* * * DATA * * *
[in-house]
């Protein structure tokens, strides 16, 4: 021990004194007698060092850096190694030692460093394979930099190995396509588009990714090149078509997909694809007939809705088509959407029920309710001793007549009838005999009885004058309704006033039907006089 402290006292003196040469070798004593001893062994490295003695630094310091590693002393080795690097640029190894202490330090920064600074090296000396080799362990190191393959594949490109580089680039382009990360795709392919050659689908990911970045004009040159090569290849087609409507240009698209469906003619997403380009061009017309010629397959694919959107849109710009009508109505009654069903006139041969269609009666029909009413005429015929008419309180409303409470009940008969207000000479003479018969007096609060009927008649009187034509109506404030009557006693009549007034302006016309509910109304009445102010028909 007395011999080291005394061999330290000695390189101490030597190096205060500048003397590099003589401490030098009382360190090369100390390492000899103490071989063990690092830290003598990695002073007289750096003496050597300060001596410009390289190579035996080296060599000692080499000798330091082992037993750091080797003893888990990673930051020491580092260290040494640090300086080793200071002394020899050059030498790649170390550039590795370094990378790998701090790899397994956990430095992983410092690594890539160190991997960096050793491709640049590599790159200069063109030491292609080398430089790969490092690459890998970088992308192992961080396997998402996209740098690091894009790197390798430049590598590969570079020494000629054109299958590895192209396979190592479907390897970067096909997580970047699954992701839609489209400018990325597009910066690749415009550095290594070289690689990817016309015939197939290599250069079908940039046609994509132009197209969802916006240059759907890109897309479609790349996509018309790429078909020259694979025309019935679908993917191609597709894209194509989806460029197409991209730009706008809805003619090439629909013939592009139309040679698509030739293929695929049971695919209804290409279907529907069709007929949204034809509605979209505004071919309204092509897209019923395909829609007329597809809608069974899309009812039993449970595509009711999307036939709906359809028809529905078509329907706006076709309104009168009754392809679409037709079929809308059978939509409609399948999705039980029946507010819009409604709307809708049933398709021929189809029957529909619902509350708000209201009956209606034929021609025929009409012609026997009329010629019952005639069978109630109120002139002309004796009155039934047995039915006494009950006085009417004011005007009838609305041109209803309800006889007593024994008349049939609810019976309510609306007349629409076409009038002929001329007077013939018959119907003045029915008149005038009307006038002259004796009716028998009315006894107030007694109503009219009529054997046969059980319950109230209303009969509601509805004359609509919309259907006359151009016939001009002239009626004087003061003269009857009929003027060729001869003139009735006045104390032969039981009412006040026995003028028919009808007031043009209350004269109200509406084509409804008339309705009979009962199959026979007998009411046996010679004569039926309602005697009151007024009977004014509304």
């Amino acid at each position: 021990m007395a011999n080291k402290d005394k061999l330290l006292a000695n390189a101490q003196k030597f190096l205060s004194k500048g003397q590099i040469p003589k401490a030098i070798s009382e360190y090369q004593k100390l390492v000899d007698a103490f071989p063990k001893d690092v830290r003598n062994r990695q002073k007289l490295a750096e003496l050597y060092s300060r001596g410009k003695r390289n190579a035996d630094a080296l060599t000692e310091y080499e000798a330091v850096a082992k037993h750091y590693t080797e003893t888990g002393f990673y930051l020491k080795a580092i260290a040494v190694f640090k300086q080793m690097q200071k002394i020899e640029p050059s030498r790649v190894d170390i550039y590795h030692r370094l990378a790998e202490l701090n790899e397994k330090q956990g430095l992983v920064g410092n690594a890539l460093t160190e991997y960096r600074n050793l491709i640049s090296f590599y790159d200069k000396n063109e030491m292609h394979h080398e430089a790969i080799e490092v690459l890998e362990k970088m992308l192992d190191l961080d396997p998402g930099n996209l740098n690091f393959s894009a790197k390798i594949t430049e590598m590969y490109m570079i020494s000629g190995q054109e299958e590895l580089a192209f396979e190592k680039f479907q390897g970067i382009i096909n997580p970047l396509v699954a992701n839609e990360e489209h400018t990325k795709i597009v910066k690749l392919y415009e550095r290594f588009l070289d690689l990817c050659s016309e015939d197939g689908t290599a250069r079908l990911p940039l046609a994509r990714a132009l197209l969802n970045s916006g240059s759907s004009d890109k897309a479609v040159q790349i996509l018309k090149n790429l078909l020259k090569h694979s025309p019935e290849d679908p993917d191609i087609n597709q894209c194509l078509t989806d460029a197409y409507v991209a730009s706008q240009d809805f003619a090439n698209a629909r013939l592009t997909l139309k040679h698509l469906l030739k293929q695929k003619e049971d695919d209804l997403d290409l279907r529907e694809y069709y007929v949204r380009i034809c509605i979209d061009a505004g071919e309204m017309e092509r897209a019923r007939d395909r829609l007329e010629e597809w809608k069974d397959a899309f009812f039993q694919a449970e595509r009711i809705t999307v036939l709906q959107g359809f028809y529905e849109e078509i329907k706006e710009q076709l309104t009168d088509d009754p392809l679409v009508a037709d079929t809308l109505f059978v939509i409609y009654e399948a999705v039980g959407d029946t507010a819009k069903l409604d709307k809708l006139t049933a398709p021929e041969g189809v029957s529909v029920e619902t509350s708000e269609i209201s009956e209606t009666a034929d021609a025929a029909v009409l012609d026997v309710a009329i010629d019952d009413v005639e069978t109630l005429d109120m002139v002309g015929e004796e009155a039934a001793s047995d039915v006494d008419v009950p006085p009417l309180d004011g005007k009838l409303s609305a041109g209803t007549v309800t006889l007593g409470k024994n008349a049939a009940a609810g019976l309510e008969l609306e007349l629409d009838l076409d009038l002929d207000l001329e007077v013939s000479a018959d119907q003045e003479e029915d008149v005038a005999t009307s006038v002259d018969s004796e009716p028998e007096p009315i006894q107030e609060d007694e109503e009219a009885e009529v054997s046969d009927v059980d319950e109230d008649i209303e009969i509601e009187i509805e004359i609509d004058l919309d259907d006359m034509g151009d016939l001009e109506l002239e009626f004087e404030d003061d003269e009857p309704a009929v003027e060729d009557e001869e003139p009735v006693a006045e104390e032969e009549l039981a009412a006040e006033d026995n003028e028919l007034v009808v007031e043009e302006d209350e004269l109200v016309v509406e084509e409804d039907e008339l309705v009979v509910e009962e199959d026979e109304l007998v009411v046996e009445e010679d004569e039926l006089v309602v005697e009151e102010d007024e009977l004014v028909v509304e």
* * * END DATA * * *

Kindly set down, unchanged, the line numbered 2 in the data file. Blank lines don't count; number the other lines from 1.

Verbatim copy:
């Protein structure tokens, strides 16, 4: 021990004194007698060092850096190694030692460093394979930099190995396509588009990714090149078509997909694809007939809705088509959407029920309710001793007549009838005999009885004058309704006033039907006089 402290006292003196040469070798004593001893062994490295003695630094310091590693002393080795690097640029190894202490330090920064600074090296000396080799362990190191393959594949490109580089680039382009990360795709392919050659689908990911970045004009040159090569290849087609409507240009698209469906003619997403380009061009017309010629397959694919959107849109710009009508109505009654069903006139041969269609009666029909009413005429015929008419309180409303409470009940008969207000000479003479018969007096609060009927008649009187034509109506404030009557006693009549007034302006016309509910109304009445102010028909 007395011999080291005394061999330290000695390189101490030597190096205060500048003397590099003589401490030098009382360190090369100390390492000899103490071989063990690092830290003598990695002073007289750096003496050597300060001596410009390289190579035996080296060599000692080499000798330091082992037993750091080797003893888990990673930051020491580092260290040494640090300086080793200071002394020899050059030498790649170390550039590795370094990378790998701090790899397994956990430095992983410092690594890539160190991997960096050793491709640049590599790159200069063109030491292609080398430089790969490092690459890998970088992308192992961080396997998402996209740098690091894009790197390798430049590598590969570079020494000629054109299958590895192209396979190592479907390897970067096909997580970047699954992701839609489209400018990325597009910066690749415009550095290594070289690689990817016309015939197939290599250069079908940039046609994509132009197209969802916006240059759907890109897309479609790349996509018309790429078909020259694979025309019935679908993917191609597709894209194509989806460029197409991209730009706008809805003619090439629909013939592009139309040679698509030739293929695929049971695919209804290409279907529907069709007929949204034809509605979209505004071919309204092509897209019923395909829609007329597809809608069974899309009812039993449970595509009711999307036939709906359809028809529905078509329907706006076709309104009168009754392809679409037709079929809308059978939509409609399948999705039980029946507010819009409604709307809708049933398709021929189809029957529909619902509350708000209201009956209606034929021609025929009409012609026997009329010629019952005639069978109630109120002139002309004796009155039934047995039915006494009950006085009417004011005007009838609305041109209803309800006889007593024994008349049939609810019976309510609306007349629409076409009038002929001329007077013939018959119907003045029915008149005038009307006038002259004796009716028998009315006894107030007694109503009219009529054997046969059980319950109230209303009969509601509805004359609509919309259907006359151009016939001009002239009626004087003061003269009857009929003027060729001869003139009735006045104390032969039981009412006040026995003028028919009808007031043009209350004269109200509406084509409804008339309705009979009962199959026979007998009411046996010679004569039926309602005697009151007024009977004014509304």